These days, it is entirely possible to run a thriving business out of a dozen different cities – with no central office. We talked to many smart CEOs who have ditched formal digs in favor of online communications between employees, periodic productivity check-ins, and a lot more flexibility. They shared lessons they've learned along the way, and pointers on how to make a virtual company grow and thrive.
Graham Hill Founder, TreeHugger
"There's a lot of pressure to have an office, but if you can trust your employees and if you don't have a lot of physical stuff like prototypes, then it's a great model. You're going to save a bunch of money on real estate, and it's going to be good for the environment, because you're not commuting, and you're not using an office. You can also live anywhere in the world. I conceived of TreeHugger while I was living in New York, but I fell in love with a Spanish girl and ended up founding the company in her apartment in Barcelona. It was all contractors for the first two and a half years. Writers were paid per post, with bonuses based on traffic. Every two weeks, they'd send me an invoice, and I'd pay them with PayPal. While I ran the company, I lived in India, Argentina, and Thailand. I'd get my laptop set up with an Internet connection and sublet a furnished apartment. I didn't have a lot of friends in these cities, so I'd get a lot of work done. I was a total workaholic, but then I'd get to go out for lunch in Bangkok. I could have just stayed in New York, and maybe it would have been even more successful, but I wouldn't have had such an interesting experience."
Matt Mullenweg Founder, Automattic
"For most things we use P2, which is sort of like a private version of Twitter that we developed. The rest is over instant messaging and e-mail. The danger in communicating this way is that it's really easy to misinterpret someone's tone - for instance, thinking that they're angry when they're really just busy. We almost never talk on the phone or do video chats, but those are things I think we need to do more. Once a year, the entire company gets together in person. During the day, we split into teams of three, and each team works on something they wouldn't normally work on with people they don't normally work with. The idea is to get some cross-pollination and to get people to make personal connections. In some ways, seeing your co-workers once a year is better than seeing them every day, because if you're only going to see someone for a week, you try to be nice, even if you don't like him or her. We don't get the passive-aggressive stuff that builds in an office."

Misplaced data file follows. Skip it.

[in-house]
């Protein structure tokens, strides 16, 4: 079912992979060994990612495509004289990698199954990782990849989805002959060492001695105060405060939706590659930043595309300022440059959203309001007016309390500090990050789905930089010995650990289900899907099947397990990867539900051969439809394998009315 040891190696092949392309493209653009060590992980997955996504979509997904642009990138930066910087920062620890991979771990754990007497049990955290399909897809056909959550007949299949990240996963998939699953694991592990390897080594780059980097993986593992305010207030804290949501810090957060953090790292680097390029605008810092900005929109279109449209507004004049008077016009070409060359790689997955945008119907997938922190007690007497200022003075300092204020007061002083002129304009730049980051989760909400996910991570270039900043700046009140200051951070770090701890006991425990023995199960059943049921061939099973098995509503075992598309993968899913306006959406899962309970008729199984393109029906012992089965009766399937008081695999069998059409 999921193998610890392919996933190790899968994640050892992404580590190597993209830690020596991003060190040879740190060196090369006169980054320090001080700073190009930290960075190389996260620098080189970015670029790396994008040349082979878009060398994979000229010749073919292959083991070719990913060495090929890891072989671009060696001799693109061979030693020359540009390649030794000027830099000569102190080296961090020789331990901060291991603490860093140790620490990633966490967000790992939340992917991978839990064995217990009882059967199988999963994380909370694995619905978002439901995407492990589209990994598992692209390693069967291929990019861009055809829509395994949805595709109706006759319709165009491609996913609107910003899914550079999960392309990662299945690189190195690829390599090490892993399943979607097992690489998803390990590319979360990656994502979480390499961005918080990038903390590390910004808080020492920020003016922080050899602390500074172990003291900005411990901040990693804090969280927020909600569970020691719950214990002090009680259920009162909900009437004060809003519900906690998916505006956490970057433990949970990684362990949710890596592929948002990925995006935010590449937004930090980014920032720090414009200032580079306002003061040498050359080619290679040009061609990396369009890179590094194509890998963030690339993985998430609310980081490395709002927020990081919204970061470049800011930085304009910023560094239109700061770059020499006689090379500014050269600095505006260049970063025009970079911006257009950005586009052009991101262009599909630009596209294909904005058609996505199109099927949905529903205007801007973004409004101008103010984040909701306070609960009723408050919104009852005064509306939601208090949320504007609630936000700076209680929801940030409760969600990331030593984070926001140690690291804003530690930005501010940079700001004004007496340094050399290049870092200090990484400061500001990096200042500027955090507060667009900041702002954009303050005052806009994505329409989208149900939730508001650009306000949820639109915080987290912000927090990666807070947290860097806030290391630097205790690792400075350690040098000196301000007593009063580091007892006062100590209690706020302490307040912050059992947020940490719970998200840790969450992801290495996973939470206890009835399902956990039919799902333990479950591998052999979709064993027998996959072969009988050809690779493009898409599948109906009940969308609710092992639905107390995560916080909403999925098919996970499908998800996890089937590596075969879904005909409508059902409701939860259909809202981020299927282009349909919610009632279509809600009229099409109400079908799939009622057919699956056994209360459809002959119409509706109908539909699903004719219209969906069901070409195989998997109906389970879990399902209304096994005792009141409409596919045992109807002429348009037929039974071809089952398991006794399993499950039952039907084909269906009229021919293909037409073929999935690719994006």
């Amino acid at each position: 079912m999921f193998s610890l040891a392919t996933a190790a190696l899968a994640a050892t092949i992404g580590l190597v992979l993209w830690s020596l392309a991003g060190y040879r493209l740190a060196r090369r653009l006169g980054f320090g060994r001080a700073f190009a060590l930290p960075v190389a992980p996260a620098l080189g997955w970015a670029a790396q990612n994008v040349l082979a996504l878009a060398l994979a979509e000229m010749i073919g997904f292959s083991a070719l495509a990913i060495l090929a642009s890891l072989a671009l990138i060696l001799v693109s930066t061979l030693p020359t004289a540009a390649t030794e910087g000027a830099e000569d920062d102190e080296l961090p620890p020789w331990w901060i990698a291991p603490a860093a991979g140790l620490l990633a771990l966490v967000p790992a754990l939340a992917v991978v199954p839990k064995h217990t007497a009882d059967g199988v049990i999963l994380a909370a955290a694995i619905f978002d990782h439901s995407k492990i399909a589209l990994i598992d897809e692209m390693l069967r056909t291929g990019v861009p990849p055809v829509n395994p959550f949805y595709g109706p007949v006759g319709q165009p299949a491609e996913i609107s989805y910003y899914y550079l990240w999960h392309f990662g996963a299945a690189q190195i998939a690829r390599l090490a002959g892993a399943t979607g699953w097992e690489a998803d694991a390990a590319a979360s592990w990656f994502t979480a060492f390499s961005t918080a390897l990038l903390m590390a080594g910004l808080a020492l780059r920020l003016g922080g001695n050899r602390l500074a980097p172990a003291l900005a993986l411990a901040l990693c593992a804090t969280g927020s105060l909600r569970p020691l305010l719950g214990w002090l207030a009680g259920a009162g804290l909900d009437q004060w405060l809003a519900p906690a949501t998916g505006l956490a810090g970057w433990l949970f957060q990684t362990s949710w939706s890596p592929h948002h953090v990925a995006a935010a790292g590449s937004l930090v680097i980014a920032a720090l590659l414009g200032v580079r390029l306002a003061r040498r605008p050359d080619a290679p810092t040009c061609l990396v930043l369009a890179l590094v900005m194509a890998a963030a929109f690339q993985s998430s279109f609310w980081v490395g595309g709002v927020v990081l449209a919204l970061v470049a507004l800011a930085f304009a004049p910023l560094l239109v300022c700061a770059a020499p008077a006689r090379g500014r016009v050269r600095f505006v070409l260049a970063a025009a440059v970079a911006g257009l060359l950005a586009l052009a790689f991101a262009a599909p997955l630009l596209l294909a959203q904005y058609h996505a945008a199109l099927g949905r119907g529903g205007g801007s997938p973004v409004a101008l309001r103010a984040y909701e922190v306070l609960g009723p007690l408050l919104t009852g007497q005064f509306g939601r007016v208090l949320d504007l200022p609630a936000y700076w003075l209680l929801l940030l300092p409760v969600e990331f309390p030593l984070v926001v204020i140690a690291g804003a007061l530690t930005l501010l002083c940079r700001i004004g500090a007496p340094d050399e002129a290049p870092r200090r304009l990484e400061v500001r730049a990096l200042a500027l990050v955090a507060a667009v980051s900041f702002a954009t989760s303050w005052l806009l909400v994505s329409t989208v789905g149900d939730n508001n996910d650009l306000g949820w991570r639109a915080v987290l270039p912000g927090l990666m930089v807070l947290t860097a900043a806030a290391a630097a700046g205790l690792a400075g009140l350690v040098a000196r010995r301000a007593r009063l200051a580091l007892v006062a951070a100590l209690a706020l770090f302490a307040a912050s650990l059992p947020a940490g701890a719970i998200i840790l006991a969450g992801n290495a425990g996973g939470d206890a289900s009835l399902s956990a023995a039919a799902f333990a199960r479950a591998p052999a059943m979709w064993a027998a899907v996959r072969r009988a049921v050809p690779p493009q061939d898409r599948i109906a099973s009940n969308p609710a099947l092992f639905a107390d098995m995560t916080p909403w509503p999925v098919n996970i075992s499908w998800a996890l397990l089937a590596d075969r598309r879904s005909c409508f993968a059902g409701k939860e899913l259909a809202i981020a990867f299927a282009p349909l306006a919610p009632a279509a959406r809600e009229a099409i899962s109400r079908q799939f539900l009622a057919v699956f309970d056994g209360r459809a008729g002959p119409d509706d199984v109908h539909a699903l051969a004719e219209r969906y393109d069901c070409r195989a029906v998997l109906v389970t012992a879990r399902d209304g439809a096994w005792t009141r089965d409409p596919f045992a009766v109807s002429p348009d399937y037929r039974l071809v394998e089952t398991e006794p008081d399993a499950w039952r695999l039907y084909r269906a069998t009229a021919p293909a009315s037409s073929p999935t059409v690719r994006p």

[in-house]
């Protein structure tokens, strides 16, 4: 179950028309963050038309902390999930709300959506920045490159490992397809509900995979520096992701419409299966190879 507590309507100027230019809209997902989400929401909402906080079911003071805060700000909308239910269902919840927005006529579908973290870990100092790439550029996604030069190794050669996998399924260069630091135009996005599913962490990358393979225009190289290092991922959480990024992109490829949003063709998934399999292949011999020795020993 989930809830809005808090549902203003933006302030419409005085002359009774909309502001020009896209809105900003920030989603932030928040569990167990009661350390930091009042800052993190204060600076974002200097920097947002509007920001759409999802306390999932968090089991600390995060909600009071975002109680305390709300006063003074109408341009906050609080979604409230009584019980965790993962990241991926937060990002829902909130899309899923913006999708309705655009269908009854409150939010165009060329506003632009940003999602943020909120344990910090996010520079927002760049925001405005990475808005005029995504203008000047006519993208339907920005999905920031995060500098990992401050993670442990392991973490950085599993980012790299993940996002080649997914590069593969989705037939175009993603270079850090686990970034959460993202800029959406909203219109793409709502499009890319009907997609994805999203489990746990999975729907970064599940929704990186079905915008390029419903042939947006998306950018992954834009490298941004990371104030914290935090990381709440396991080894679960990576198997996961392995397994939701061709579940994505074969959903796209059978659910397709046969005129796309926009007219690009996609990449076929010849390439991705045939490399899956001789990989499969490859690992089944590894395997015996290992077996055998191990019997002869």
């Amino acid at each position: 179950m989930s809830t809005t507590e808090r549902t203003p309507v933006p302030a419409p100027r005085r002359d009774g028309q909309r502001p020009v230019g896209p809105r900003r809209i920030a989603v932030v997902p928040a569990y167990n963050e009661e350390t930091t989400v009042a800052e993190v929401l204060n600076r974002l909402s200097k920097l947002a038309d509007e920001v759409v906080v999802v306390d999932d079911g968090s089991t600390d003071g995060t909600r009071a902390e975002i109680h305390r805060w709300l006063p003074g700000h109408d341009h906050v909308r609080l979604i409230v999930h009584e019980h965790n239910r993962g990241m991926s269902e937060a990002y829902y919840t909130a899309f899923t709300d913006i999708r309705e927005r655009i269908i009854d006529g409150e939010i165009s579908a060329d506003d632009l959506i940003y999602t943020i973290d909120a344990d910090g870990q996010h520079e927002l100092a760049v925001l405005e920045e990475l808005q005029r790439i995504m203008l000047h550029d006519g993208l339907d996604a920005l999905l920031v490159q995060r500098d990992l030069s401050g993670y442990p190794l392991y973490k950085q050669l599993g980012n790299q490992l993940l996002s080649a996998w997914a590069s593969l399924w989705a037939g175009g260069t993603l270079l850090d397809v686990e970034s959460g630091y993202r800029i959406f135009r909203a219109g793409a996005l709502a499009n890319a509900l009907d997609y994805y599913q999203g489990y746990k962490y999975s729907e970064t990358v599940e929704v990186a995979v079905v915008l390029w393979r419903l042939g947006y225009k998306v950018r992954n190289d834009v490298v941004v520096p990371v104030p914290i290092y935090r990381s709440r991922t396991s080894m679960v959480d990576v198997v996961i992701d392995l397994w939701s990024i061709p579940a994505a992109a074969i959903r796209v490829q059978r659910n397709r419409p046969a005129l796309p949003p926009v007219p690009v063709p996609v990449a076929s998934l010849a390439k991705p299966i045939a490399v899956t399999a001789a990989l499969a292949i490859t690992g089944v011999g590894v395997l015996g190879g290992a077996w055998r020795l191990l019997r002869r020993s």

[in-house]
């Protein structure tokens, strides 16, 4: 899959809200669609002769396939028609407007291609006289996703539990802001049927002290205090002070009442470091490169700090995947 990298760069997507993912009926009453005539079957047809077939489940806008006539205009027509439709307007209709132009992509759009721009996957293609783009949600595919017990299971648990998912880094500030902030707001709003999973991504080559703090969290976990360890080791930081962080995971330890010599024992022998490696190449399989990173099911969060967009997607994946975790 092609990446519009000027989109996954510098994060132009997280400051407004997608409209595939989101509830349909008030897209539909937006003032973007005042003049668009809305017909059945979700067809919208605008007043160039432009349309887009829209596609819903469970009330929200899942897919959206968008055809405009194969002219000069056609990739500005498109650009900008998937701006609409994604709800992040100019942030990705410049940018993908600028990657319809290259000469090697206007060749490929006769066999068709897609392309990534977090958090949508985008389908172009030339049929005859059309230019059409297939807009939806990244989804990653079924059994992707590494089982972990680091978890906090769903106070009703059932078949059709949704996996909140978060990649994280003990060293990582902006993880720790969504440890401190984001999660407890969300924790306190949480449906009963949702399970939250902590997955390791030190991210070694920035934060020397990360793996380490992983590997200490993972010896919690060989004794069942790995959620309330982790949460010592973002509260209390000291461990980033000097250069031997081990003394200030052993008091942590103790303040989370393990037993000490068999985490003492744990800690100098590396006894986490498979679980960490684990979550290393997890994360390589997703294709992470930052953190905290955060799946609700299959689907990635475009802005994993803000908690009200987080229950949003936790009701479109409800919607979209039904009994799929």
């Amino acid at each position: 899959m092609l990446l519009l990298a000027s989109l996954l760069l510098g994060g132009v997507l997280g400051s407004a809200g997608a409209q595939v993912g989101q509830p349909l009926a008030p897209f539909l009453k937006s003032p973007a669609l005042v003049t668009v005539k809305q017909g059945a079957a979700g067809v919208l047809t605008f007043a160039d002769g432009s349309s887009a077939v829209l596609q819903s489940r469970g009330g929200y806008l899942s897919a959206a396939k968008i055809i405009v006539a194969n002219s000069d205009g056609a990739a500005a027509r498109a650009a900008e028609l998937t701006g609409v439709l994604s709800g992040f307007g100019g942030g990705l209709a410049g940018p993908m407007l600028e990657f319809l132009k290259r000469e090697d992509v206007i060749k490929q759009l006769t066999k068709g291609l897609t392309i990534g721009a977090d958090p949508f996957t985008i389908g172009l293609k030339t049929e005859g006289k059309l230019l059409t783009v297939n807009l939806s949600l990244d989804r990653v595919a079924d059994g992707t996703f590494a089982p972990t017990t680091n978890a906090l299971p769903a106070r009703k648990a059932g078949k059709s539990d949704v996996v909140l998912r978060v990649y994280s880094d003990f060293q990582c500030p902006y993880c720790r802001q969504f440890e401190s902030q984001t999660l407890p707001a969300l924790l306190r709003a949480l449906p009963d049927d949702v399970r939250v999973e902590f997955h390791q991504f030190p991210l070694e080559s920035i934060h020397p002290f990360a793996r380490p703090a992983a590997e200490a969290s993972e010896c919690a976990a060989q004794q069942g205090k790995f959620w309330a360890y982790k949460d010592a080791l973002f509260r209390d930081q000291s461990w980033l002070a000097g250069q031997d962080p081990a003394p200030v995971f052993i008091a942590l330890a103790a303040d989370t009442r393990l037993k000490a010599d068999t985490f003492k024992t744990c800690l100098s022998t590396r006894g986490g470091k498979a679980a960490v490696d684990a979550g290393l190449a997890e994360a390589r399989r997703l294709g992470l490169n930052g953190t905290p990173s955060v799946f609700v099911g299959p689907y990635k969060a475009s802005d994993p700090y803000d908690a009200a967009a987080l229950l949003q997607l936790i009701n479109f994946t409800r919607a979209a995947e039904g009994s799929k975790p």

Kevin Hale Co-founder, Infinity Box
"We try to keep things really simple. Every night, our employees open up a shared text file and write down anything they did that took more than a half an hour. Then, on Friday, we meet at 2 p.m. at someone's house and review what everyone accomplished and how it compares with what they said they were going to do. It's hard to slack off when you have to face everyone else. The other four days of the week, we don't have meetings. I might do some short video chats or a burst of instant messages, but anything that takes more than 10 minutes needs to be tabled until we meet in person. One of the great side effects of this system is that it causes people to sleep on things. And it causes us to focus on accomplishing things instead of talking about things."
Mike Sappington CEO, gloStream
"We've gotten too big to be a virtual company. By the end of the year, we'll have 100 employees in the U.S. and another 100 in India. Setting up a conference call or arranging everyone's schedules for a meeting started to take an enormous amount of time. Face-to-face collaboration is essential when you want to get something done quickly in a large organization. That said, I'm doing this reluctantly. Our people enjoy working virtually, and we want to maintain the culture that we built. We're still going to use all the technology we used before, and we're continuing to be flexible about work schedules. Some folks are expected to come into the office every day to collaborate. But if you want to leave at 3 o'clock to pick your kid up from school, I understand."